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Microbiologist weighs in on reusing water bottles

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An agar plate showing a mixture of microbes growing after exposure to a dirty hand.
Are you a bottled water drinker trying to save money by refilling your water bottle? If so, when's the last time you washed it?

UNMC microbiologist Pete Iwen, Ph.D., works daily with bacteria and viruses and is an expert in public health and disease prevention. Though there's generally no harm in reusing your own water bottle, not washing it in between refills promotes microbial growth, he said. You're not likely, however, to get anything harmful from your own microbes.

"If it's my bottle, my germs, I probably would not be all that paranoid about reusing the bottle," Dr. Iwen said. "The main issue occurs when sharing bottles. Microbes present in my mouth may be harmful to others."

The risk for ingesting harmful bacteria increases dramatically if you share your bottle, he said.

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An agar plate showing a variety of microbes growing after exposure to contents from the mouth of a healthy person.
"You or someone else drinking from the bottle may touch the bottle neck with contaminated hands," he said. "Inadvertently, organisms also are shed from the oral cavity into the bottle."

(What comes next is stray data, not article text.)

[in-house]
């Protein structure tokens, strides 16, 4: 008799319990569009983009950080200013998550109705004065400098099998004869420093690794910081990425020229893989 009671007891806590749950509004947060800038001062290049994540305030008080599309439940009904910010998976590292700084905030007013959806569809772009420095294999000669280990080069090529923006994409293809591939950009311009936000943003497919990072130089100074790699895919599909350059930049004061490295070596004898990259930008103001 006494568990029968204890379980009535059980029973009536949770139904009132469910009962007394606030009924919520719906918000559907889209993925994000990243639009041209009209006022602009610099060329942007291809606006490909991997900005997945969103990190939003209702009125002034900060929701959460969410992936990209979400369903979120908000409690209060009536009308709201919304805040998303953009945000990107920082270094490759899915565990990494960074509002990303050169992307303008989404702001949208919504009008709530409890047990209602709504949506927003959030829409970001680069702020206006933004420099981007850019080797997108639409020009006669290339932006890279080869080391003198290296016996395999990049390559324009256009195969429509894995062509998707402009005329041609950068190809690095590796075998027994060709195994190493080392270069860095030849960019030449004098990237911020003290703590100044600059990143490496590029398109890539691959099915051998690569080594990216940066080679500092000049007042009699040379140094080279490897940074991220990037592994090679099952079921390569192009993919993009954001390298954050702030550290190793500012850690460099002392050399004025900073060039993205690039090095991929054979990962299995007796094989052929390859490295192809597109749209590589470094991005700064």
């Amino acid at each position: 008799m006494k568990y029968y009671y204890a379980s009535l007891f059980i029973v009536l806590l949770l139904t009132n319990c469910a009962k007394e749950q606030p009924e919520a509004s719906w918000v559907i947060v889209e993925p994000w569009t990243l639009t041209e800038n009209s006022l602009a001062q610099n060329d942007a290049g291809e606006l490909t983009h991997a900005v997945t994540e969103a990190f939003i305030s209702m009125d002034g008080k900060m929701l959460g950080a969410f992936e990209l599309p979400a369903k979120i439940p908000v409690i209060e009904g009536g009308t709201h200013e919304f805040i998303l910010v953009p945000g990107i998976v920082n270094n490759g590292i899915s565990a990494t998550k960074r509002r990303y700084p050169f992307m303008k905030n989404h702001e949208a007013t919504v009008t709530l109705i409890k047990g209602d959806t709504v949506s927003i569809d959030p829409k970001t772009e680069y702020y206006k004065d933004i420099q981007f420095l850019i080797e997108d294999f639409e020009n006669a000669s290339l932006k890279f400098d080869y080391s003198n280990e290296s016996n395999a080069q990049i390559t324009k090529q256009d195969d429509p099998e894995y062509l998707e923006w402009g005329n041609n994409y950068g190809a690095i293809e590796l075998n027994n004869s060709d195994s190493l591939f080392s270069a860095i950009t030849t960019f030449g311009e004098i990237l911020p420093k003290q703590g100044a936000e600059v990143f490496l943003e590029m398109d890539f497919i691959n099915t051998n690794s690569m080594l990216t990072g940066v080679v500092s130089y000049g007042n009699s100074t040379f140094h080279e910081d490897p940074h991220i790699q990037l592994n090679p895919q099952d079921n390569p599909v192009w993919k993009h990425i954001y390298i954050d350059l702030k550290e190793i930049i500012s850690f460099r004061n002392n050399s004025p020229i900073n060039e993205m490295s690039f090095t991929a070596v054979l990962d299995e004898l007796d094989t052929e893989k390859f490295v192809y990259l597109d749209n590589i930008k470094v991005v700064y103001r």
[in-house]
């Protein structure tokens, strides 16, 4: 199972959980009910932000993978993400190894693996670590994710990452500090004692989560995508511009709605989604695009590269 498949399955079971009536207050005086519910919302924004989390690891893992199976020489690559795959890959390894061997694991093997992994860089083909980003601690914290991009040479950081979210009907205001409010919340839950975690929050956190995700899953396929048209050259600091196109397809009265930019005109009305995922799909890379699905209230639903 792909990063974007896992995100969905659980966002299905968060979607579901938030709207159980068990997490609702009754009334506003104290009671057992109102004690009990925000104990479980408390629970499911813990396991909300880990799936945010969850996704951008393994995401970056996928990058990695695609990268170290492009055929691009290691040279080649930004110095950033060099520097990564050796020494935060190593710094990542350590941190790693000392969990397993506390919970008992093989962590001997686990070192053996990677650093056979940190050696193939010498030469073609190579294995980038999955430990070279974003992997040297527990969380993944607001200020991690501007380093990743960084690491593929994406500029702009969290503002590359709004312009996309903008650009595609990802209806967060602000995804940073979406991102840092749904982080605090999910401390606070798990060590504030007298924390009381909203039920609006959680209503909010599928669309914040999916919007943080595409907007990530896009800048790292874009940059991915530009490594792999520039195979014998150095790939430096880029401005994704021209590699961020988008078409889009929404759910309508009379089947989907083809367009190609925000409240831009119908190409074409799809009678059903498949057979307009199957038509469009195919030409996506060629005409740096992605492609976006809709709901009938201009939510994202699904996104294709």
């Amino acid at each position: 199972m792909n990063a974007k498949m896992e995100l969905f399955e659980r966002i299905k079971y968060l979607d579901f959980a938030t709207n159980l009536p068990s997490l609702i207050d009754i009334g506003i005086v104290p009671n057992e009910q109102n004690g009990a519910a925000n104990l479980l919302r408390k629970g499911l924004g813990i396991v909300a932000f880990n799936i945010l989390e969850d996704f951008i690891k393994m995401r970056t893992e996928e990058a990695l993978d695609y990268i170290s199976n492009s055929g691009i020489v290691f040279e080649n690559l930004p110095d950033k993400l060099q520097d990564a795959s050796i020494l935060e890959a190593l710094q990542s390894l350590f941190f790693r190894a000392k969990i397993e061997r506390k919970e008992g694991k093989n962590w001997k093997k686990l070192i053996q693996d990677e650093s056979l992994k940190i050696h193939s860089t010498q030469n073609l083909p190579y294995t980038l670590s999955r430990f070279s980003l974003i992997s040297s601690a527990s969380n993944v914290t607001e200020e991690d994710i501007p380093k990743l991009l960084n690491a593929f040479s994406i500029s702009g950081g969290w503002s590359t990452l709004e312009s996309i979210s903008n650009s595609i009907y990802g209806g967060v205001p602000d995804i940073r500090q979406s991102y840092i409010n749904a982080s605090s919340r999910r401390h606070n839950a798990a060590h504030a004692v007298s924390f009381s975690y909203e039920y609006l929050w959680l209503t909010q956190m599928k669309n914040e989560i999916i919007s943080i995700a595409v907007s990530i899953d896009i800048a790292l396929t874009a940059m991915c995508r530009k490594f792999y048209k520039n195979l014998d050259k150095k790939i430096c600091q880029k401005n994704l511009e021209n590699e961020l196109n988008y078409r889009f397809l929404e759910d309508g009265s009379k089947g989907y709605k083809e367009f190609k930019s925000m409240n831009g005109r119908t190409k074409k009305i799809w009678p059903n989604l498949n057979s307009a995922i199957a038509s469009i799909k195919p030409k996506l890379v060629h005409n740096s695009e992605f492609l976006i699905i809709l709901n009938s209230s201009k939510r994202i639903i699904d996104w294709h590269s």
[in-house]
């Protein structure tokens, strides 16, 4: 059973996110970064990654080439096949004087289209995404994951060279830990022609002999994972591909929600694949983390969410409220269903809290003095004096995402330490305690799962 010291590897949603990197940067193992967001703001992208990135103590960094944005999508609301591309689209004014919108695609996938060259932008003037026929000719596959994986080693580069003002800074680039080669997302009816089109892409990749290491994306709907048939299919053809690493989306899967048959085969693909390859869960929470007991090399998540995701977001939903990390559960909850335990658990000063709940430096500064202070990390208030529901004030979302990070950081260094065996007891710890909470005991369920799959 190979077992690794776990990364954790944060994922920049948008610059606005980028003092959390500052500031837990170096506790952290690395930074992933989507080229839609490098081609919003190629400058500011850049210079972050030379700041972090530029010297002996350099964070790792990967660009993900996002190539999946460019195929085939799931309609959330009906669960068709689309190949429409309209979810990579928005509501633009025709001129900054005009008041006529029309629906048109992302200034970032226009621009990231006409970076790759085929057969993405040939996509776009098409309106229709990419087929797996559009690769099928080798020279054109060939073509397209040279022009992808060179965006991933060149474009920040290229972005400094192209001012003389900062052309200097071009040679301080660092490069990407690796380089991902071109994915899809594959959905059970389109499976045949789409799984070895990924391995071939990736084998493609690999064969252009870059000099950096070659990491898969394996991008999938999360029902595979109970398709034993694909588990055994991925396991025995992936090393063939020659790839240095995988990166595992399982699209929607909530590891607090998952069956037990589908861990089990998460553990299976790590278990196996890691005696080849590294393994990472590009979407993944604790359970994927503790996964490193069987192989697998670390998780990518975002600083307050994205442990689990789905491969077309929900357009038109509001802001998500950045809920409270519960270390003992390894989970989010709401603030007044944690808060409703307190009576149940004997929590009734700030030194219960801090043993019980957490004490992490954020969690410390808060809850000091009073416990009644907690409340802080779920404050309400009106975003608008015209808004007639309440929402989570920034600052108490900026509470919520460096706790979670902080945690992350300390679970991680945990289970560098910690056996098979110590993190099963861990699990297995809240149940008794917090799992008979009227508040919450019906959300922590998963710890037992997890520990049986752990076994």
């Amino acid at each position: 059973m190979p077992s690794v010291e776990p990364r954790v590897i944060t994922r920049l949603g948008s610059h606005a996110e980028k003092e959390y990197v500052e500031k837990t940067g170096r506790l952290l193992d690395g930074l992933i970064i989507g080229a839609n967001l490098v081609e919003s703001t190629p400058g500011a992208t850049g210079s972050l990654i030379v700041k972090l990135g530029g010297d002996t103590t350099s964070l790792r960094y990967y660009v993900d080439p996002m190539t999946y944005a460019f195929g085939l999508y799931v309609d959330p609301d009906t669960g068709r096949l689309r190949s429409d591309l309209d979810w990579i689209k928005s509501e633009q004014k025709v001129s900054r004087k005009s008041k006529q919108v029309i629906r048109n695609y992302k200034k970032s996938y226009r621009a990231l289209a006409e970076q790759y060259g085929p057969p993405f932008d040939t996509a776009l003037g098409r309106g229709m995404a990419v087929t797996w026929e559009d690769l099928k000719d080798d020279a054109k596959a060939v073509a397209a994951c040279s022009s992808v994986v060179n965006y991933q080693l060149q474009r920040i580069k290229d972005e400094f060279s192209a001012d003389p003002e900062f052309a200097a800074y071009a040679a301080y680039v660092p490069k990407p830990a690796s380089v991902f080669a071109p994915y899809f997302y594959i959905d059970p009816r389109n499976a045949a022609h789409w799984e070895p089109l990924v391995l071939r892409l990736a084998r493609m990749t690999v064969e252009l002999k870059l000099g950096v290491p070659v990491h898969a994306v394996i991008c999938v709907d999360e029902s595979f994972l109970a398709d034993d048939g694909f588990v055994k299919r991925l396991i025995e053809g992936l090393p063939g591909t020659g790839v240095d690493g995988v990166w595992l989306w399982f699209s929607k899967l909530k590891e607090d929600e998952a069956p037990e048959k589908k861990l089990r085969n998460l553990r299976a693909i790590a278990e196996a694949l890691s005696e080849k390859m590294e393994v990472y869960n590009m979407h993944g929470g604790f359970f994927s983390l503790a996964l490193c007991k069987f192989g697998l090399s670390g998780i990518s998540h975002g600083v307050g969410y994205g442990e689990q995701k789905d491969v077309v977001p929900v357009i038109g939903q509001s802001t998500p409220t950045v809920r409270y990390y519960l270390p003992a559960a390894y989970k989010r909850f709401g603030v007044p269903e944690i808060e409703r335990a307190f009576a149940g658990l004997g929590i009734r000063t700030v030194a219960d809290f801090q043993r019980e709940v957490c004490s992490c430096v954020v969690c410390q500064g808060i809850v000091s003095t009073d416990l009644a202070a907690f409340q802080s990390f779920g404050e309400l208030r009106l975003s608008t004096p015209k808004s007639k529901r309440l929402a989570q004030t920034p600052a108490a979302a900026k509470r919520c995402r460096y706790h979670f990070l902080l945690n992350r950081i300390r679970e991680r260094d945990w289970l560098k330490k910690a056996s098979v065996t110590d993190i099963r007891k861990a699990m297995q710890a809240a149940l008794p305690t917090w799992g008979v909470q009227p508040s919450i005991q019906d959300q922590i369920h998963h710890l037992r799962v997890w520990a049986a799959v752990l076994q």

Recent outbreaks of norovirus - an intestinal virus - are an example of how the environment plays a role in microbial transmission. Water bottles could easily be associated with transmission of this agent, Dr. Iwen said.

Reusing water bottles over and over without washing them is like using a coffee cup or eating utensil that hasn't been washed, he said. "When you drink from a container, some saliva is backwashed into the liquid in the container," he said. "Saliva provides not only the microorganisms for transmission but also acts as a nutrient for the organisms to multiply."

Most water bottles were designed with thin plastic walls and a small narrow neck that makes them difficult to clean, he said. For those destined to reuse bottles, Dr. Iwen suggests periodically washing the containers with hot, soapy water.

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A microscopic image of saliva from a healthy person showing an assortment of bacterial cells.
"Good hygiene and sanitation apply," he said. "It makes good sense that what goes into your mouth is sanitary and safe from contamination. Additionally, keeping inanimate objects such as fingers, pens or pencils out of your mouth is good practice for the prevention of disease.

"Bacteria and viruses are all over. The key is to keep the bad organisms out and the good microbes at a level that will not cause you to become infected."

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